Photos from this trip can be found here.
Mount Stuart, the pillar of The Enchantments and the Teanaway as I call it, has not been at the top of my list of peaks to climb this year. I have looked at the mountain from all directions of Teanaway and have always assumed that it’s a technical climb until I read a couple recent reports. My jaw dropped when I saw “class 3” and thought I had read it wrong. Upon further research I realized that all this time I was under false assumption and I couldn’t believe I had waited this long.
Piotr agreed to climb Stuart with me, which was a shocker, as Piotr is only into much taller peaks such as the WA volcanoes. We got to the trailhead just before 9 AM on a sunny, beautiful Saturday. It didn’t take us long to get to Long’s pass, followed by a half-hour descend into Ingalls Creek camp area. We quickly found the climbers’ path into the Cascadian Couloir and decided left our climbing gear behind since we got a late start and wouldn’t have time to bag Serpa Peak in the same day.
The couloir was just as the trip reports have described, full of boulders, talus, and scree. We periodically turned around to check out the beauty of Teanaway. Boulders turned into talus, talus turned into scree, and before we knew it we were standing below the snowfield beneath the false summit. Interestingly, this was the area where we passed a handful of climbers who got an earlier and were on their way down. Once we got past the false summit, it was just a matter of negotiating refrigerator-sized boulders to the true summit.
Wow, just wow, the views at the top were beyond my imagination. Aside from the beauty of Teanaway, here we were greeted with the interior views of The Enchantments, which I have yet to explore hopefully before the summer ends. We stayed just long enough to eat, rest, and take pictures before heading back down.
On our descend, we ran into a couple of climbers whom we had passed earlier on our way up. One of the them had accidentally fallen down the snowfield beneath the false summit and hit the boulders at the bottom. Luckily, the man had a helmet on and he had no external bleeding but was unable to walk, most likely due to fractured bones. We got contact info from the man’s climbing partner and offered them food and clothes enough to tie them over until help arrived. There was no cell reception that high up, so Piotr and I descended another 1,300 before he was able to obtain spotty coverage to reach 911.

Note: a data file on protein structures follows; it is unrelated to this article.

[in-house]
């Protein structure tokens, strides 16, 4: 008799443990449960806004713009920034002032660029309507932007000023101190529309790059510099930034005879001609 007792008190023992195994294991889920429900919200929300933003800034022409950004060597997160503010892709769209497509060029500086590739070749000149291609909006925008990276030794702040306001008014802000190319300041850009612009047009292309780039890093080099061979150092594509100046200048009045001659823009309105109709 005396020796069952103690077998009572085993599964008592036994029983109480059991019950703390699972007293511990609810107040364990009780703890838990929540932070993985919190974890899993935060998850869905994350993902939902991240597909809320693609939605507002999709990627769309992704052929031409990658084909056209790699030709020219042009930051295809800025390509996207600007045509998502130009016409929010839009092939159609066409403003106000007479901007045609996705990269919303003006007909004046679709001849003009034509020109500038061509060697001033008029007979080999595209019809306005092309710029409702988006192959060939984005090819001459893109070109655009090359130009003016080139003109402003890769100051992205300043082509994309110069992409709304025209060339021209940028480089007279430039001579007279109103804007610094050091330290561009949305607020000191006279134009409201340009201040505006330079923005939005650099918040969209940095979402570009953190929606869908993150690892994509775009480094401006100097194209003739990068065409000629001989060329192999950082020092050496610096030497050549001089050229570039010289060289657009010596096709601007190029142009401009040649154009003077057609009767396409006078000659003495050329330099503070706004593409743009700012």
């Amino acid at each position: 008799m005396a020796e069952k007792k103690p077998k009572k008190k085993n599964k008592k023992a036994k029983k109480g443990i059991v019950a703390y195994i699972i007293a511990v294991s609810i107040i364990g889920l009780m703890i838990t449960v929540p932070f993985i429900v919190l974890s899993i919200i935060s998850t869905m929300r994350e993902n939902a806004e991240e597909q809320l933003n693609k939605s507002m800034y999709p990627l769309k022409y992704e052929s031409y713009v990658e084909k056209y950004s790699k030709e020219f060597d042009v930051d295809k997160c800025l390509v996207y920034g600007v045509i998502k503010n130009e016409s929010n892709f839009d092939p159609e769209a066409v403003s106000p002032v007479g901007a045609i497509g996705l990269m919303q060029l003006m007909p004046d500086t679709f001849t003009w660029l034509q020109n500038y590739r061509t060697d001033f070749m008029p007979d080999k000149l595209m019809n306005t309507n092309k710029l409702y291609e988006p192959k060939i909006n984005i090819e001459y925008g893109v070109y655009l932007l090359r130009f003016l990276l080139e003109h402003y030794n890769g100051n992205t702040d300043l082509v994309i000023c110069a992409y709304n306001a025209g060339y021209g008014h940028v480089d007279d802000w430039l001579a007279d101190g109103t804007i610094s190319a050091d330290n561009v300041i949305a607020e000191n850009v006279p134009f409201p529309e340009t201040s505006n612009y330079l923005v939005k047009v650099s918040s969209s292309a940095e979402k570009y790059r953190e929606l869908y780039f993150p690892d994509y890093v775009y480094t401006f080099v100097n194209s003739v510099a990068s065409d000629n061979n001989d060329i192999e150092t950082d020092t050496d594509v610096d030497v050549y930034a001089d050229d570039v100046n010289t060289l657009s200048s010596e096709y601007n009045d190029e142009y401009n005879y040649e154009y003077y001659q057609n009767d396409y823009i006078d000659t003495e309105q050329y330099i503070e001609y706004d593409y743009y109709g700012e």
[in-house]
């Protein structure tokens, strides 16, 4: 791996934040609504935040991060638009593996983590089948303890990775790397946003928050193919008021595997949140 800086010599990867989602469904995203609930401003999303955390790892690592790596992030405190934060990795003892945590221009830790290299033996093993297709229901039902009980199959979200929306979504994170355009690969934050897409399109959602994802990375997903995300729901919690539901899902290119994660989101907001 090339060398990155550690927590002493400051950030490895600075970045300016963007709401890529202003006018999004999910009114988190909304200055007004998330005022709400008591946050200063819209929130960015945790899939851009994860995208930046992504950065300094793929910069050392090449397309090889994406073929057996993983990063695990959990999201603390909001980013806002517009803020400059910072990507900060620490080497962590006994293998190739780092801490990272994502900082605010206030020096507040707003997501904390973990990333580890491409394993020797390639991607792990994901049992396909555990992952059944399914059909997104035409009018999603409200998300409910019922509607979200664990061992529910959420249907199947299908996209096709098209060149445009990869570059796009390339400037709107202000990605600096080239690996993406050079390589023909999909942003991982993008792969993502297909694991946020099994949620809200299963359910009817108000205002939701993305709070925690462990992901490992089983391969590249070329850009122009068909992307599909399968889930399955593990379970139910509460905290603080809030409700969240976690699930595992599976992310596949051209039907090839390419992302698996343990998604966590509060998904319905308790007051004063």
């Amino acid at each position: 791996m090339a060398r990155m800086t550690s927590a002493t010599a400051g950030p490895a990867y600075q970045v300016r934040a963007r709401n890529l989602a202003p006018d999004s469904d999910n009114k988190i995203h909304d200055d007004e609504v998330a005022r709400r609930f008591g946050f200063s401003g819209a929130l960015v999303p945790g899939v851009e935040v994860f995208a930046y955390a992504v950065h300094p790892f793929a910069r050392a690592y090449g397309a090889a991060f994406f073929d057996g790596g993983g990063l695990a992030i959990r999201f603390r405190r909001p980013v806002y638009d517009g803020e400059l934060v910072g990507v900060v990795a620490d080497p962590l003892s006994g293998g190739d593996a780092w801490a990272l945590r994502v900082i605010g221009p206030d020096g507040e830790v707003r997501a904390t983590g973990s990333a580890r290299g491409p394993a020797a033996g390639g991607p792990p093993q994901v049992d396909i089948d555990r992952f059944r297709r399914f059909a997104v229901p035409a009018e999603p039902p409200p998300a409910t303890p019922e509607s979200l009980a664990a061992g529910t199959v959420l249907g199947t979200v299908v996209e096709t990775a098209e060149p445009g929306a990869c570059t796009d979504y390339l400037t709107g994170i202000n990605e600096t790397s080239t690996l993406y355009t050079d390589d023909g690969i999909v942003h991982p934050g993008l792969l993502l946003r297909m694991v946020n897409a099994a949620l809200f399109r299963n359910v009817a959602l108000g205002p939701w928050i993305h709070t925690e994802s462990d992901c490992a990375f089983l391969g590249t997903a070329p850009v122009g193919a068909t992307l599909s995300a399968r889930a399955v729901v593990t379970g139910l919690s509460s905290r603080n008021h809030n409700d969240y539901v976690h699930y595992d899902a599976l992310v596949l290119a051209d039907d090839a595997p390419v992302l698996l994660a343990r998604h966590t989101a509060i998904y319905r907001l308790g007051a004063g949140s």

We waited in the couloir until Piotr got a confirmation from the Chelan County sheriff that a helicopter had been dispatched to airlift the injured man. Afterward we continued to descend to Ingall’s Creek camp area and that’s when the helicopter arrived on the scene. Fortunately, the two men stayed at the same spot where we left them, so that they were able to be spotted with the coordinates given.
Amid all this chaos we picked up another climber on the descend who was climbing alone. We advised him that it wouldn’t be safe for him to hike back to the trailhead by himself after dark and that he should come with us. Long story short, we got back to the trailhead around 1 AM, with four hours of rescue mission in between. A long day indeed!